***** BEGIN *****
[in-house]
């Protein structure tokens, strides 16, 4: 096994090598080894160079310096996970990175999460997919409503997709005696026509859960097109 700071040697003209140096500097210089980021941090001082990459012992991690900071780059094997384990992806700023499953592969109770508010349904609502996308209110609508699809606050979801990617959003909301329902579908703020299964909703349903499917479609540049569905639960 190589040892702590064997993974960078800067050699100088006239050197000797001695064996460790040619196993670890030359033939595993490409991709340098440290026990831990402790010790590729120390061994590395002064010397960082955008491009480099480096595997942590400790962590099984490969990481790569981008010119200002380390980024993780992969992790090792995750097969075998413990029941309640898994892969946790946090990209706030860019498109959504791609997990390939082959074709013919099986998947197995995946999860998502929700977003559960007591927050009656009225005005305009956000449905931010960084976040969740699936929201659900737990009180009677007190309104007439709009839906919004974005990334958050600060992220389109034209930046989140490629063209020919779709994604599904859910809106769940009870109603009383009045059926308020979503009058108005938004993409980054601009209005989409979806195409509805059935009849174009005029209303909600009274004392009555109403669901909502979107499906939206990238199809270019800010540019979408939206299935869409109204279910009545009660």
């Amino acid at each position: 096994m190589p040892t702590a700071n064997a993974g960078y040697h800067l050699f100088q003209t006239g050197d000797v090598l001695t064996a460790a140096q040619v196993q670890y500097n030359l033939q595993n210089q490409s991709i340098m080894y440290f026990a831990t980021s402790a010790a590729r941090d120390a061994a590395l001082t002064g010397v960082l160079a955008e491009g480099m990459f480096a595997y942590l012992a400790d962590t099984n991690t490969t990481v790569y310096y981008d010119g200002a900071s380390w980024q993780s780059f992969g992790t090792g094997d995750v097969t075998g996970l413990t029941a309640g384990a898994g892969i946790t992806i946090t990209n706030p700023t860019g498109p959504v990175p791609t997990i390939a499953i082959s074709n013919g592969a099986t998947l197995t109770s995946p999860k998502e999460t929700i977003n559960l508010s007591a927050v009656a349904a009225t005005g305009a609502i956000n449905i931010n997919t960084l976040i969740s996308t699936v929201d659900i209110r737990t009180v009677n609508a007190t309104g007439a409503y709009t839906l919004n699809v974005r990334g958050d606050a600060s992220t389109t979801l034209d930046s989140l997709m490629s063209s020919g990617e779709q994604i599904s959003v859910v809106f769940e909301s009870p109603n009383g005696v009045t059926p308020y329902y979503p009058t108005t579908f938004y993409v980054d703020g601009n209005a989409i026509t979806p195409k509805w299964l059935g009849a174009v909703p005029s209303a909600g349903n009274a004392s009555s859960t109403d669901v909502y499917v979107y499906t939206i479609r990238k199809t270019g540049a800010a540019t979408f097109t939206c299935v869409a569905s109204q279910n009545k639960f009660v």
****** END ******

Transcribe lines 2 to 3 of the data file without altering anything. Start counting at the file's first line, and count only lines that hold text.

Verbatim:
């Protein structure tokens, strides 16, 4: 096994090598080894160079310096996970990175999460997919409503997709005696026509859960097109 700071040697003209140096500097210089980021941090001082990459012992991690900071780059094997384990992806700023499953592969109770508010349904609502996308209110609508699809606050979801990617959003909301329902579908703020299964909703349903499917479609540049569905639960 190589040892702590064997993974960078800067050699100088006239050197000797001695064996460790040619196993670890030359033939595993490409991709340098440290026990831990402790010790590729120390061994590395002064010397960082955008491009480099480096595997942590400790962590099984490969990481790569981008010119200002380390980024993780992969992790090792995750097969075998413990029941309640898994892969946790946090990209706030860019498109959504791609997990390939082959074709013919099986998947197995995946999860998502929700977003559960007591927050009656009225005005305009956000449905931010960084976040969740699936929201659900737990009180009677007190309104007439709009839906919004974005990334958050600060992220389109034209930046989140490629063209020919779709994604599904859910809106769940009870109603009383009045059926308020979503009058108005938004993409980054601009209005989409979806195409509805059935009849174009005029209303909600009274004392009555109403669901909502979107499906939206990238199809270019800010540019979408939206299935869409109204279910009545009660």
């Amino acid at each position: 096994m190589p040892t702590a700071n064997a993974g960078y040697h800067l050699f100088q003209t006239g050197d000797v090598l001695t064996a460790a140096q040619v196993q670890y500097n030359l033939q595993n210089q490409s991709i340098m080894y440290f026990a831990t980021s402790a010790a590729r941090d120390a061994a590395l001082t002064g010397v960082l160079a955008e491009g480099m990459f480096a595997y942590l012992a400790d962590t099984n991690t490969t990481v790569y310096y981008d010119g200002a900071s380390w980024q993780s780059f992969g992790t090792g094997d995750v097969t075998g996970l413990t029941a309640g384990a898994g892969i946790t992806i946090t990209n706030p700023t860019g498109p959504v990175p791609t997990i390939a499953i082959s074709n013919g592969a099986t998947l197995t109770s995946p999860k998502e999460t929700i977003n559960l508010s007591a927050v009656a349904a009225t005005g305009a609502i956000n449905i931010n997919t960084l976040i969740s996308t699936v929201d659900i209110r737990t009180v009677n609508a007190t309104g007439a409503y709009t839906l919004n699809v974005r990334g958050d606050a600060s992220t389109t979801l034209d930046s989140l997709m490629s063209s020919g990617e779709q994604i599904s959003v859910v809106f769940e909301s009870p109603n009383g005696v009045t059926p308020y329902y979503p009058t108005t579908f938004y993409v980054d703020g601009n209005a989409i026509t979806p195409k509805w299964l059935g009849a174009v909703p005029s209303a909600g349903n009274a004392s009555s859960t109403d669901v909502y499917v979107y499906t939206i479609r990238k199809t270019g540049a800010a540019t979408f097109t939206c299935v869409a569905s109204q279910n009545k639960f009660v």